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Walt Whitman to William Sloane Kennedy, 2 December 1885

 rut.00003.001_large.jpg [This letter relates to what now forms a portion of Chap. III. of my "Walt Whitman." W.S.K] Dear W S K

Your "the Poet as a Craftsman" seems the best statement possible of the modern scientific American point of view—as it certainly is the highest & deepest (complimentary) statement of my theory & practise in L of G—I only rec'd it an hour or so ago—so reserve most of what I have to say for another letter.1

—If you have them to spare, can you send copies by mail to following?

  • Wm M Rossetti, 5 Endsleigh Gardens London N W Eng
  • Prof. Edward Dowden, Temple Road, Winstead, Rathmines, Dublin, Ireland.
  • T W Rolleston, Dalgany, County Wicklow, Ireland
  • Lord Alfred Tennyson, Freshwater, Isle of Wight, Eng.
  • J. Addington Symonds, Davos, Platz, Switzerland
  • Edward Carpenter, Millthorpe near Chesterfield, Eng.
  • Ernest Rhys, 59 Cheyne Walk, Chelsea, London, Eng
  • Dr Karl Knortz, 540 East 155th St, New York City
  • G. C. Macaulay, Rugby, England.
  •  rut.00003.002_large.jpg
  • Richard Watson Gilder, Century office, Union Square, New York City
  • Wm D O'Connor, Life Saving Service, Washington D C
  • John Burroughs, West Park, Ulster Co. New York
  • Edmund C Stedman, author, New York City
  • Dr. R M Bucke, Asylum, London, Ontario, Canada
  • James Knowles, 1 Paternoster Square, London E C Eng:
—if you can send these, do it at your leisure—only let me know if you cannot send

—I am getting along middling well. Eyesight improved again ab't as well as of late years—Walking power quite gone—Spirits buoyant & hearty—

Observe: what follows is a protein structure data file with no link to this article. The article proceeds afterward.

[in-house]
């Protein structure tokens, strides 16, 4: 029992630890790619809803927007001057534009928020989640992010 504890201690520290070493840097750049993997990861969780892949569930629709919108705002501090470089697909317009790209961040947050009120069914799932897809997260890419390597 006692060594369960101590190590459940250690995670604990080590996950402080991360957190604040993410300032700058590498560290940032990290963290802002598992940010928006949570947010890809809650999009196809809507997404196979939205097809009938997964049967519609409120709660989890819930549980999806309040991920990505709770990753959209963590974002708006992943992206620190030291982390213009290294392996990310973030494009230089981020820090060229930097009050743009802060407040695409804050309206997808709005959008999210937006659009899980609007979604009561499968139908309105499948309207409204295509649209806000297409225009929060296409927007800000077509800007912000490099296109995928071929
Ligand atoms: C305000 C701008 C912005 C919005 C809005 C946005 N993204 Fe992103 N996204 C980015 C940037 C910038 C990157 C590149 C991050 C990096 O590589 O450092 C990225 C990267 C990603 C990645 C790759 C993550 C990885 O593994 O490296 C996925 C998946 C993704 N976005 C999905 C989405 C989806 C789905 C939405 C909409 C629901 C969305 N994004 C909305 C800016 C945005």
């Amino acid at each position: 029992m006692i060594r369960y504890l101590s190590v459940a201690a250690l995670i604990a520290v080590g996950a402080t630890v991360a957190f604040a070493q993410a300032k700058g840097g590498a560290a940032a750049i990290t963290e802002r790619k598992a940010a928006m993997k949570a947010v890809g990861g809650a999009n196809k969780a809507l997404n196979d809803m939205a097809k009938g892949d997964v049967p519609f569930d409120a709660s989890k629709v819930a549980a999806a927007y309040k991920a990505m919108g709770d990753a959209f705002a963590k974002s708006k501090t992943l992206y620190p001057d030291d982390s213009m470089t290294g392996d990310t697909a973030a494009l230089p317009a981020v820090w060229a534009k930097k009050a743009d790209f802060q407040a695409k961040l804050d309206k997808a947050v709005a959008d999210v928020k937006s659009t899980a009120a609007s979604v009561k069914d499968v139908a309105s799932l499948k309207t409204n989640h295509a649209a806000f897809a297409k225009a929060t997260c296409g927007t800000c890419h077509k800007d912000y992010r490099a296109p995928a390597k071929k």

—The December sun is shining out wistfully as I finish, & I am going out in my wagon, for a two or three hours drive—

Walt Whitman

William Sloane Kennedy (1850–1929) was on the staff of the Philadelphia American and the Boston Transcript; he also published biographies of Longfellow, Holmes, and Whittier (Dictionary of American Biography [New York: Charles Scribner's Sons, 1933], 336–337). Apparently Kennedy called on the poet for the first time on November 21, 1880 (William Sloane Kennedy, Reminiscences of Walt Whitman [London: Alexander Gardener, 1896], 1). Though Kennedy was to become a fierce defender of Whitman, in his first published article he admitted reservations about the "coarse indecencies of language" and protested that Whitman's ideal of democracy was "too coarse and crude"; see The Californian, 3 (February 1881), 149–158. For more about Kennedy, see Katherine Reagan, "Kennedy, William Sloane (1850–1929)," Walt Whitman: An Encyclopedia, ed. J.R. LeMaster and Donald D. Kummings (New York: Garland Publishing, 1998).


  • 1. The Poet as A Craftsman was printed as a twenty-page pamphlet by David McKay in 1886. [back]
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